Baltimore's Camden Yards

Baltimore’s Camden Yards

 

To best understand William Nathaniel “Buck” Showalter III, to know what really makes him click, you have to go back to Century, a small town in the Florida Panhandle, just a couple miles from the Alabama border. Showalter has had managerial jobs in some of the biggest cities in this country. He is a multimillionaire and top performer in a highly public profession. But he is still—and always will be—small-town Florida.

“I grew up in a nice area. Everyone had a relationship with everyone,” he says. “You had to have a relationship with everybody. I mean, we had two churches and you went to one or the other.”

His mother was head of nursing at a small 30-bed hospital—“you’d probably call it a first-aid center nowadays,” he says—and his dad, Bill, was a former small college football star in Tennessee who had become a high school principal known for his steadfast principles. When the teachers at Century High School walked out as part of the 1968 Florida teachers’ strike, Bill Showalter walked out with them, even though the school administration warned him he’d never again work in their district. He believed showing solidarity was the right thing to do.

“He always said you have to plant your feet down if there is something you believe in,” Showalter says of his father. “Even if it meant he’d never work as a principal again. Two months later [district officials] were back in front of him on bended knee.”

Bill Showalter was tapped to oversee the integration of newly created Carver Middle School, Century’s former all-black high school. One of his first acts was to take his wife, three daughters and son to the area’s African-American church on a Sunday morning.

“You should have seen the looks we got,” Showalter says. Decades have passed, but Buck Showalter believes he relates to a wide spectrum of players in a now international game because of what his father instilled in him as a boy.

“He wasn’t doing what was popular. He did what was right,” Showalter says. “My dad was so far ahead of his time with his relationship with the black community and the lessons he taught us.”

Buck as a young player in his Mississippi State days.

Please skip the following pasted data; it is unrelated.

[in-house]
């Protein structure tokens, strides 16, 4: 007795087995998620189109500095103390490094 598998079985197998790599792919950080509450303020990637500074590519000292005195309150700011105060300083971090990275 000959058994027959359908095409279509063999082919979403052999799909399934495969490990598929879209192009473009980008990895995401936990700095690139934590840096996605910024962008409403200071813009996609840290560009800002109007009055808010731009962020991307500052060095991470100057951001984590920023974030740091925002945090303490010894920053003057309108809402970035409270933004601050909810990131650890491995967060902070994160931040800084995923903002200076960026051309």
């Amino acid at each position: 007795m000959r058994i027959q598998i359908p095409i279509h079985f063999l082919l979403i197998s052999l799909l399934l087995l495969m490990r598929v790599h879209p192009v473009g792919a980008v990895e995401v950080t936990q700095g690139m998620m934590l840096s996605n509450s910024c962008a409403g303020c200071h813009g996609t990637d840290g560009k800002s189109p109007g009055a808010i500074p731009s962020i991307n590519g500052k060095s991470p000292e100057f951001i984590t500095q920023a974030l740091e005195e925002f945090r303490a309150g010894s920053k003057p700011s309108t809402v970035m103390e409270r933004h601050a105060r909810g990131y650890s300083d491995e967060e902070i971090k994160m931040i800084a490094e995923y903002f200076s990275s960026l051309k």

Buck as a young player in his Mississippi State days.

 

It didn’t stop with race relations. The father taught the son not to complain, and, instead, fix what wasn’t fair. A three-sport athlete at a high school so small that it couldn’t have a marching band because all the boys were needed to play sports, Buck Showalter remembers a varsity baseball game in which he hit a ball to right-center that should have been extra bases, if not a home run. The high school field, however, had no outfield fence and was bordered by a large pecan tree. Showalter’s fly ball struck the tree and bounced back to the infield, holding him to an unfortunate single. It was a tough break, and one that infuriated the young ballplayer.

That summer, father and son worked together for about two months to put a fence around the field, cut down that tree and burn out its remnants. No complaints, son. Just improve the situation.

“Have you ever tried to get a stump out of [the ground]? Whoa,” Showalter chuckles at the memory. “Now that I look back on it, it was bonding. We’d work and talk about life.”

Perhaps the most crucial lesson passed on from father to son was the importance of humility. Always put substance over style. Don’t crow about your accomplishments. When Showalter scored high school touchdowns, end zone celebrations were not accepted.

His father would drive a couple hours to see his son play baseball at Chipola Junior College, but he’d never make his presence known. He’d just sit in his truck, watch the game and then go home. There were plenty of times that Buck didn’t even know his dad was there until after he left.

It wasn’t until after his death that Buck learned his father had won a Bronze Star for meritorious service in World War II. Discovering that medal in the collection of his father’s things delivered a profound message: Concentrate on actions, not words or lofty awards.

“I try not to have an agenda. It sounds corny, but I just want to impact people’s lives,” says Showalter.